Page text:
The Entrepreneur: Lessons From Building Companies
Epoch Times: Mr. Bryan, you have created several million-dollar companies, what are the secrets of your success?
Roger Bryan: The first “success” that actually turned out to be a pretty big failure was I helped to start the world’s largest online public auto auction company.
But I did it as an employee. It was definitely a learning experience but there was nothing in that equation that I couldn’t have done myself—technology, licensing standpoint, inventory, sales fulfillment.
That company generated about $2.3 million in its first year in revenues of which I had about a $65,000 share as a salary. My pay was a fraction of the money earned, but I wasn’t an owner.
I was just a cog like most people out there. I was in my early 20s, so I didn’t know any better; I didn’t have a mentor or coach. I was just going at it on my own and that was exciting, but I quickly learned I needed to do it on my own, so I did.
Epoch Times: The first real success?
Mr. Bryan: I started National Charity Services on the side in 2006, which hit $100,000 in sales in the first three months. It was a for-profit marketing company that worked directly with nonprofits doing digital fundraising.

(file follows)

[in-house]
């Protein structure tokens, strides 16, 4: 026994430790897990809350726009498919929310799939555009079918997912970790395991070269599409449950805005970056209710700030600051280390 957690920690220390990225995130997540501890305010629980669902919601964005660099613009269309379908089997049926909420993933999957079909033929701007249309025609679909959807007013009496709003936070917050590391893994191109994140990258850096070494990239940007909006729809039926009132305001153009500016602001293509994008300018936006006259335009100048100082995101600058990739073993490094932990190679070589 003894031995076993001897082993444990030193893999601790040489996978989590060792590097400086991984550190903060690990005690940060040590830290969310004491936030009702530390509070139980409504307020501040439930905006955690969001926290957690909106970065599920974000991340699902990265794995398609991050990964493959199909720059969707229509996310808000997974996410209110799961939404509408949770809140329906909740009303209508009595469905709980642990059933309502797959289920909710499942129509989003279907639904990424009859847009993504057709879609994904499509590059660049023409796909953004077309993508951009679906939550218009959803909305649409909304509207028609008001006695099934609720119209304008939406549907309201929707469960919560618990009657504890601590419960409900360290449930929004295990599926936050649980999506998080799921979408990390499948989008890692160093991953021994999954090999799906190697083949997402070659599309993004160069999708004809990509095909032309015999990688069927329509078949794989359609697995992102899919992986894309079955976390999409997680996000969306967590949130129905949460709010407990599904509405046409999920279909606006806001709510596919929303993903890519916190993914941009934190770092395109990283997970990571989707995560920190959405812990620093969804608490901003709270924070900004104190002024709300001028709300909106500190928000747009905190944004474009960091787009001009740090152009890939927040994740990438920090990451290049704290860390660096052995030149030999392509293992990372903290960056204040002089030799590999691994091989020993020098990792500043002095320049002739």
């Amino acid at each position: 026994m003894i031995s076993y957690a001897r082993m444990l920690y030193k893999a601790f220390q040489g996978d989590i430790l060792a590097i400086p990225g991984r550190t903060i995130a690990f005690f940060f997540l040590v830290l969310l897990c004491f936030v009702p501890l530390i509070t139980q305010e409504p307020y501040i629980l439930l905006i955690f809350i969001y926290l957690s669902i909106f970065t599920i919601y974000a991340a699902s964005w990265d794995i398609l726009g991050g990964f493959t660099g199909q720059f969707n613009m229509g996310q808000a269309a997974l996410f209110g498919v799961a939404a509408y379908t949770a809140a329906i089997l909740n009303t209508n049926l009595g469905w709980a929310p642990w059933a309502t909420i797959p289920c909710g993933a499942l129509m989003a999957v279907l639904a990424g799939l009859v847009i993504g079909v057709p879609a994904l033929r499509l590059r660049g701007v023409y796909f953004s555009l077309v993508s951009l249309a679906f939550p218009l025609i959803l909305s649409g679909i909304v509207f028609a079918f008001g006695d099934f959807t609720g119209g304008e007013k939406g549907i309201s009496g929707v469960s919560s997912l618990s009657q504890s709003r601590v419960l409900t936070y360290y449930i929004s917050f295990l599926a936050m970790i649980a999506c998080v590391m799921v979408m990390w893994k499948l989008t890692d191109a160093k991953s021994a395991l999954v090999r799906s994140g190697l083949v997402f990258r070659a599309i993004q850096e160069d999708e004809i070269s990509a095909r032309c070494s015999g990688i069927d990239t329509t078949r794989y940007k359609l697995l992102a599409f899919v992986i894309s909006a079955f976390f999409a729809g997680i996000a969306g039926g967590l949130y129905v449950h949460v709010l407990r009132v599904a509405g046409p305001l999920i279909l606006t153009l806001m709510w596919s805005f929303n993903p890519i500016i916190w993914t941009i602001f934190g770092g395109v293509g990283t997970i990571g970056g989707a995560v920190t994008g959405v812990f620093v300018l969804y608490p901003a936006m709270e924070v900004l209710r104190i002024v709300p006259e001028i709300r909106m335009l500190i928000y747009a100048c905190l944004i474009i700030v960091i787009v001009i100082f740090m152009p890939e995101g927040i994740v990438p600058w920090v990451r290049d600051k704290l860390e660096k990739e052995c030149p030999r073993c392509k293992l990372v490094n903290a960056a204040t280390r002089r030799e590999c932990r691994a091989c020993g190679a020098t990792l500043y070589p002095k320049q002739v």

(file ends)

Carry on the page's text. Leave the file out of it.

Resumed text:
NCS had about 20 employees when I sold it in 2012. In 2006, I borrowed $6,500 and I turned that into $3.6 million six years later. It wasn’t an overnight thing though, it was a blood, sweat, and tears thing, a lot of hard work and a little bit of luck.
Epoch Times: What’s the most important element when growing a company?
Mr. Bryan: You have to have the right team. It all starts with the people in your business. You need to hire people that are smarter than you into the specific areas of the business.
Epoch Times: How do you generate ideas for businesses?
Mr. Bryan: I find them through conflict and debate. They say more millionaires are made in bad economic times because there are more problems solved. You need a bunch of smart people in a room and they are all talking about their individual businesses, the individual problems that they face, the problems their clients face.
Partnerships are formed; ideas are bread. All successful business is bred out of solving a unique problem or a problem that has not been solved by somebody else. If you look at it like that there is an unlimited amount of business you can do.
Roger Bryan has created and sold multiple million-dollar companies including a marketing agency, online auction company, and an online bookstore. His firms made the INC 5000 list of fastest growing U.S. companies in 2011, 2012, and 2013.
The interview has been edited for brevity and clarity.